Occupational and Patient Doses in Interventional Cardiology in Indonesia: A Preliminary Result

E. Hiswara, K.H. Ng, H. Sofyan, D. Kartikasari, N. Nuraeni


Interventional cardiology is a branch of cardiology that manages the catheter based treatment of structural heart illnesses. These minimally invasive procedures involve inserting catheters and other devices through superficial arterial and venous access sites. Due to increased reliability and advancing technology, the number and complexity of interventional cardiology procedures haves increased in recent years. The increasing complexity of the procedures, however, require longer fluoroscopic duration, leading to increased exposure time to ionizing radiation for the patient and also for the medical staff since they need to remain close to the patient throughout the procedure. This study attempts to investigate the occupational and patient doses during the course of several interventional cardiology procedures in Indonesia, i.e. CA, PCI, cathscan, PA, PTCA, TACE, PAC and peripheral vascular. Occupational doses were measured by using individually packed three chips of TLD-100 placed in over- and under-thyroid shield used by medical staff, over- and under-apron in waist position, inside a special ‘eye-D’ holder, and inside a ring holder, while patient doses were estimated by using individually packed three TLD-100 chips attached in the x-ray tube. All TLDs were calibrated in the Secondary Standard Dosimetry Laboratory (SSDL) Jakarta. The study was performed in three big hospitals in the cities of Jakarta, Yogyakarta and Semarang. The results show that PCI procedure was the most performed one during the course of this study and gave the highest radiation doses to the staff for all type of doses calculated and measured. The maximum effective doses, eye lens doses, extremity doses, thyroid doses and gonad/ovary doses were 0.098 mSv, 0.1967 mSv, 0.7604 mSv, 0.1760 mSv and 0.0990 mSv, respectively. In the case of patient doses, the mean value of DAP for PTCA procedure of 776.76 Gy cm2 was the highest compared with those for other procedures. The results of measurement for occupational doses were in general similar to those reported by other authors, but not for patient doses that was found to be 4-5 times higher. Due to the involving of various parameters during the course of interventional cardiology procedures, it was difficult to establish a correlation between the doses received by medical staff and by the patients.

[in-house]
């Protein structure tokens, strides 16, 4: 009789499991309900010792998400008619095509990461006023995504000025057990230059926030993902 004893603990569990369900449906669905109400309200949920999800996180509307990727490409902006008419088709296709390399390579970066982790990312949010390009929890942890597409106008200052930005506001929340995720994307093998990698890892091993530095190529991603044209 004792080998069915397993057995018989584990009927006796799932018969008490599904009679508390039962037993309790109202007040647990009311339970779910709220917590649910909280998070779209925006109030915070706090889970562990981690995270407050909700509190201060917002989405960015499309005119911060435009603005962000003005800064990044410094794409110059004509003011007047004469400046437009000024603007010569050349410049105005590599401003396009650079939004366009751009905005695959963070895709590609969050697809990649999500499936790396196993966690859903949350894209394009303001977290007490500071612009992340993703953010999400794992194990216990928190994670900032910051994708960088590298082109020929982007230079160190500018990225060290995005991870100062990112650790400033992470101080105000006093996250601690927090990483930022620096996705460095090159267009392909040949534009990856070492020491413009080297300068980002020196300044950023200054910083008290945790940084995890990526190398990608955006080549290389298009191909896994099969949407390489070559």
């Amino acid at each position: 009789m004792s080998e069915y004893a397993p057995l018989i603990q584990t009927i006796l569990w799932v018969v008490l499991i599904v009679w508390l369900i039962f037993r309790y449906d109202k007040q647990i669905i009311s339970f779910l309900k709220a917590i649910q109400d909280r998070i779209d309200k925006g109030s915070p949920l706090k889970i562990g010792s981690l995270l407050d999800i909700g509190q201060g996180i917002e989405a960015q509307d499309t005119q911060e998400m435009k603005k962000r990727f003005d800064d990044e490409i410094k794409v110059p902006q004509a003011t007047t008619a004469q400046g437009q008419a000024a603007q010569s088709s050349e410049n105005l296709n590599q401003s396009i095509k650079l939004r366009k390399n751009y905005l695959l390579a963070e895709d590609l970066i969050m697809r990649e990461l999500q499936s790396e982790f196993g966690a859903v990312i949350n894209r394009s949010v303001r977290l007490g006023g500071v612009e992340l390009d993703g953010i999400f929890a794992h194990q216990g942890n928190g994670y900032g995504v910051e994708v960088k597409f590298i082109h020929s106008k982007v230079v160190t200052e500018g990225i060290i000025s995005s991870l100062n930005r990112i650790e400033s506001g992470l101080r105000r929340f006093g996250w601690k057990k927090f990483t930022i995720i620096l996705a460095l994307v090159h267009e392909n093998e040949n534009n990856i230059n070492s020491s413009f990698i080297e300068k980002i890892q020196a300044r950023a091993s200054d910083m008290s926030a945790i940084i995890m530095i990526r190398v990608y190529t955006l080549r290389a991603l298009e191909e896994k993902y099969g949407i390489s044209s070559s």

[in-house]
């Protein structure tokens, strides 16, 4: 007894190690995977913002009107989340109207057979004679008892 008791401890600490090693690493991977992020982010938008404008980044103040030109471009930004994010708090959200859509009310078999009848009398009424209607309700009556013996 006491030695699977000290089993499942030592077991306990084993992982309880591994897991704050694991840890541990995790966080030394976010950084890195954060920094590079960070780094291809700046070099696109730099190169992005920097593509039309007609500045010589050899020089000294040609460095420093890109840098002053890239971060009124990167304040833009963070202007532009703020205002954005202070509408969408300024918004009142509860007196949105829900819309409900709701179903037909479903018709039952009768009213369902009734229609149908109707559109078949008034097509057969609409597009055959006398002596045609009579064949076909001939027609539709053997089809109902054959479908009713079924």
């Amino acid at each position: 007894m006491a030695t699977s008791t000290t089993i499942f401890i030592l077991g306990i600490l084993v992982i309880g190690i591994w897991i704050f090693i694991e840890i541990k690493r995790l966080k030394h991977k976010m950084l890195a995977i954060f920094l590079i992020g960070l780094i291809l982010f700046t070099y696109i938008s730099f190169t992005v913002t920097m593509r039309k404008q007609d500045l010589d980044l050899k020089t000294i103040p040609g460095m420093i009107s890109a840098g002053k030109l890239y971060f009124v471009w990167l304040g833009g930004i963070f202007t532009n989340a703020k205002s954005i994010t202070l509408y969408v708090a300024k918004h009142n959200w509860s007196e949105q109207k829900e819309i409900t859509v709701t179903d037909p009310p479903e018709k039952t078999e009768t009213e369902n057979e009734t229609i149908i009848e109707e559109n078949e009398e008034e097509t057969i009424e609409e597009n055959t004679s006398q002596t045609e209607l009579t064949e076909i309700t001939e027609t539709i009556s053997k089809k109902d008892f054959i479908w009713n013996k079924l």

Occupational exposure; Patient exposure; Interventional cardiology; Medical exposure

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DOI: https://doi.org/10.17146/aij.2019.862

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